What is lactose intolerance?

Lactose intolerance, or “lactase deficiency,” is a condition that causes discomfort in the upper abdomen, resulting in bloating, gas and diarrhea. Lactose intolerance is the result of a deficiency in an enzyme (lactase) that breaks down the sugar known as lactose that is found in milk. Although low lactase levels are fairly common, not everyone with low amounts of the enzyme is lactose intolerant. Lactose intolerance most often occurs during or right after eating dairy products.

Intolerance to lactose is a common digestive problem in the United States. Varying degrees of lactose intolerance are common among adults. The disorder is more common in individuals of Asian, African, Native American, or Mediterranean ethnicity compared to those of Northern and Western European descent (Source: NDDIC).

Lactose intolerance typically develops in people over a period of time. Most commonly, people begin to experience symptoms of lactose intolerance later in childhood and onward, when the body begins to produce lower levels of lactase. For this reason, children younger than 6 years do not commonly show signs of lactose intolerance. Adolescents and adults are more likely to show signs of the disease.

If you are suffering from lactose intolerance, you will see signs and symptoms after consuming foods that contain dairy products. The manifestations of lactose intolerance vary among individuals. Some people with lactose intolerance have no symptoms at all, while others may have severe abdominal bloating, pain and diarrhea. Fortunately, lactose intolerance can be treated successfully with over the counter medications containing enzymes to break down lactose. Even better, you can reduce your symptoms of lactose intolerance by slowly adding dairy products into your diet to give your body time to build up its own lactase. Further, because dairy products contain important dietary elements, such as calcium, supplementation of calcium ensures that adequate levels are consumed.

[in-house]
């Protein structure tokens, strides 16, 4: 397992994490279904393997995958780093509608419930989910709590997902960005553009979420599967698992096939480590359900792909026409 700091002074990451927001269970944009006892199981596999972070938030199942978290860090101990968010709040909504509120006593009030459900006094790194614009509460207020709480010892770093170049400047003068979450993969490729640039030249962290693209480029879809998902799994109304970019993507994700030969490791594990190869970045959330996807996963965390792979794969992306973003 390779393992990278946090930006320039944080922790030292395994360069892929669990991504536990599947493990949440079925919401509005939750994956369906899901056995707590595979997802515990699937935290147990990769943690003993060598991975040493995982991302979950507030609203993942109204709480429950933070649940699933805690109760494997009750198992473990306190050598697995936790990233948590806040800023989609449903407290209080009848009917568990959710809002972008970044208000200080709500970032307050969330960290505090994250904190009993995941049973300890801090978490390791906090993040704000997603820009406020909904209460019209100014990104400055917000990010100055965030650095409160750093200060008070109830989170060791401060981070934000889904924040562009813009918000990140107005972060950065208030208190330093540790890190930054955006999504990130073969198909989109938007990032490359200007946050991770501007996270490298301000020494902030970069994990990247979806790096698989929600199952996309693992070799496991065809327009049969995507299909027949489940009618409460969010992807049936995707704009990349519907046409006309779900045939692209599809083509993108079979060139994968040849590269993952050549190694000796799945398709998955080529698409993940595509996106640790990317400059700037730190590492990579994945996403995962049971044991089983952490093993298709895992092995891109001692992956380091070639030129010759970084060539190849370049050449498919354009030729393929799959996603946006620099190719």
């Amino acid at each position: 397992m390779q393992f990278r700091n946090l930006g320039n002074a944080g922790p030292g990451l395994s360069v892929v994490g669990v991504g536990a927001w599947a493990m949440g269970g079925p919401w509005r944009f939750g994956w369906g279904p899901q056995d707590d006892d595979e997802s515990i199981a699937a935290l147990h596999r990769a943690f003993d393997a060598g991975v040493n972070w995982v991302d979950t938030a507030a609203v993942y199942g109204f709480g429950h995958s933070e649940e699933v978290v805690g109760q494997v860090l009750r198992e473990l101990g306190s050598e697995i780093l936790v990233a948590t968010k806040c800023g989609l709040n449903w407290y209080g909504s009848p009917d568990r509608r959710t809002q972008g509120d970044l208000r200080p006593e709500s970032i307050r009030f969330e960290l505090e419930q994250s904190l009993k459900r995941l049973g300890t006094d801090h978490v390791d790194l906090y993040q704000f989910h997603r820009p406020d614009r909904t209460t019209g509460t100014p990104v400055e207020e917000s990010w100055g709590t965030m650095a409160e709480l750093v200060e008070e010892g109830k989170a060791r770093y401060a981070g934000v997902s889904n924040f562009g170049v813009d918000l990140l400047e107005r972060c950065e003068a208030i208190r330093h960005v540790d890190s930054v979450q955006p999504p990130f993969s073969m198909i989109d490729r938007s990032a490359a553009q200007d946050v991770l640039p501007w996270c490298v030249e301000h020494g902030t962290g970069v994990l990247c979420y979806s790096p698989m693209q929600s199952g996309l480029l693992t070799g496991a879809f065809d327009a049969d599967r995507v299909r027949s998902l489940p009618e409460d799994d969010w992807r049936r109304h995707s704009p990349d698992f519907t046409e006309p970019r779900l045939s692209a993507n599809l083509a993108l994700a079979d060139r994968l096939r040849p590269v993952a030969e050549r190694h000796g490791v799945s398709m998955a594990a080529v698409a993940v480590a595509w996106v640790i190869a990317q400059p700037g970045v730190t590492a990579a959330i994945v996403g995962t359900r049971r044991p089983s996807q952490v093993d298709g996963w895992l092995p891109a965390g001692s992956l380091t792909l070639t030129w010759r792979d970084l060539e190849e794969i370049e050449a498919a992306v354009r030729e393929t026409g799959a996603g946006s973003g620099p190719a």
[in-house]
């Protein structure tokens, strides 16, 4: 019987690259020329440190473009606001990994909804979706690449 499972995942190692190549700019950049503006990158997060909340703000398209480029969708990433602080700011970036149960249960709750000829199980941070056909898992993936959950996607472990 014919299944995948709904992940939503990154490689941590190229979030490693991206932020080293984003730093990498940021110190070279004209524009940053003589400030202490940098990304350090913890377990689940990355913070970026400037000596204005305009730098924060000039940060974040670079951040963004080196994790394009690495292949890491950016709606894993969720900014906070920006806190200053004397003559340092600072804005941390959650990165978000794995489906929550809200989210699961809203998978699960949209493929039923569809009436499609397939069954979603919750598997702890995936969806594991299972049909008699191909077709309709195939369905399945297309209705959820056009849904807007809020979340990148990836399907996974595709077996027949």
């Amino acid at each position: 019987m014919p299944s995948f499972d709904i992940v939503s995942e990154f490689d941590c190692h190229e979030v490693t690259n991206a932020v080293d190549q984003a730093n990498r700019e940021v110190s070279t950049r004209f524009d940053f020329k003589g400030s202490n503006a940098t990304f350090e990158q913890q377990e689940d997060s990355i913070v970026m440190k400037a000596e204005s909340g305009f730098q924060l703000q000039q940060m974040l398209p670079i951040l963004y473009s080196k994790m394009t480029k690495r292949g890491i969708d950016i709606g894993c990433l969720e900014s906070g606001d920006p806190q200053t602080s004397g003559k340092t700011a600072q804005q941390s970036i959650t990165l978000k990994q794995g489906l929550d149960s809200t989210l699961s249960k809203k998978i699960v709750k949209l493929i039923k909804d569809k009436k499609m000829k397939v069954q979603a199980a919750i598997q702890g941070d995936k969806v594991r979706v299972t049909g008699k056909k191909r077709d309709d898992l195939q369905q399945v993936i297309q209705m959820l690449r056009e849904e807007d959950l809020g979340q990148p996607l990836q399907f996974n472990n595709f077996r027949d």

Seek prompt medical care if you are being treated for lactose intolerance but mild symptoms recur or are persistent. In some cases, lactose intolerance can lead to low calcium intake, which can be a serious condition that should be evaluated immediately. Seek prompt medical care if you, or someone you are with, have easily fractured bones, muscle cramps, tooth decay, or unintentional weight loss.

SYMPTOMS

What are the symptoms of lactose intolerance?

Lactose intolerance is caused by the inability to digest the sugar called lactose. This may result in a number of symptoms. The symptoms can vary in intensity among individuals.

Common symptoms of lactose intolerance

You may experience lactose intolerance symptoms following consumption of dairy products. At times any of these digestive symptoms can be severe:

Read more about lactose intolerancesymptoms

CAUSES

What causes lactose intolerance?

Lactose intolerance is caused by inadequate levels of an enzyme (lactase) present in the small intestine that breaks down the sugar known as lactose that is found in milk. There is some evidence that lactose intolerance may run in families.

Several factors are associated with developing secondary lactose intolerance, including small intestine injury or disease, such as bowel su... Read more about lactose intolerancecauses

TREATMENTS

How is lactose intolerance treated?

Treatment for lactose intolerance begins with seeking medical care from your health care provider. To determine whether you have lactose intolerance your health care provider will ask you questions and possibly ask you to undergo diagnostic testing.

While the amount of lactase that the body produces is not modifiable, dietary changes can alter the amount of lactose consumed and ho... Read more about lactose intolerancetreatments

Medical Reviewer: William C. Lloyd III, MD, FACS Last Annual Review Date: Sep 6, 2013 Copyright: © Copyright 2014 Health Grades, Inc. All rights reserved. May not be reproduced or reprinted without permission from Health Grades, Inc. Use of this information is governed by the HealthGrades User Agreement.

This Article is Filed Under: Digestive System


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